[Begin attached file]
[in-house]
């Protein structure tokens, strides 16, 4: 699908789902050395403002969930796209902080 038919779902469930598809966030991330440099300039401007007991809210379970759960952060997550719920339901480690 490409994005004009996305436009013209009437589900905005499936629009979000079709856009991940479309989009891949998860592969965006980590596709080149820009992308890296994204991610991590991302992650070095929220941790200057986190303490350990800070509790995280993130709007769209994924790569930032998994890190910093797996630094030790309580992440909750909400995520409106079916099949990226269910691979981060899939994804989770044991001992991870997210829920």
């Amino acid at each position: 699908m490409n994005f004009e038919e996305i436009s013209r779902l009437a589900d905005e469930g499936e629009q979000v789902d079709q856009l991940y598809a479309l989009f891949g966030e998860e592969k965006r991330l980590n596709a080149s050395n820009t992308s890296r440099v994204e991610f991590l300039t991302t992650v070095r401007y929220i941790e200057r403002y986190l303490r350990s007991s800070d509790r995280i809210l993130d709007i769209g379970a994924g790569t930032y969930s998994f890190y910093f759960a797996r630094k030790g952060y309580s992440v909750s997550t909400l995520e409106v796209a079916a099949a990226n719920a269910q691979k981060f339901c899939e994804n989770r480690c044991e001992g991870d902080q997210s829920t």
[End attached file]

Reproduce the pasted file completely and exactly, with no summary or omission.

[in-house]
């Protein structure tokens, strides 16, 4: 699908789902050395403002969930796209902080 038919779902469930598809966030991330440099300039401007007991809210379970759960952060997550719920339901480690 490409994005004009996305436009013209009437589900905005499936629009979000079709856009991940479309989009891949998860592969965006980590596709080149820009992308890296994204991610991590991302992650070095929220941790200057986190303490350990800070509790995280993130709007769209994924790569930032998994890190910093797996630094030790309580992440909750909400995520409106079916099949990226269910691979981060899939994804989770044991001992991870997210829920």
């Amino acid at each position: 699908m490409n994005f004009e038919e996305i436009s013209r779902l009437a589900d905005e469930g499936e629009q979000v789902d079709q856009l991940y598809a479309l989009f891949g966030e998860e592969k965006r991330l980590n596709a080149s050395n820009t992308s890296r440099v994204e991610f991590l300039t991302t992650v070095r401007y929220i941790e200057r403002y986190l303490r350990s007991s800070d509790r995280i809210l993130d709007i769209g379970a994924g790569t930032y969930s998994f890190y910093f759960a797996r630094k030790g952060y309580s992440v909750s997550t909400l995520e409106v796209a079916a099949a990226n719920a269910q691979k981060f339901c899939e994804n989770r480690c044991e001992g991870d902080q997210s829920t």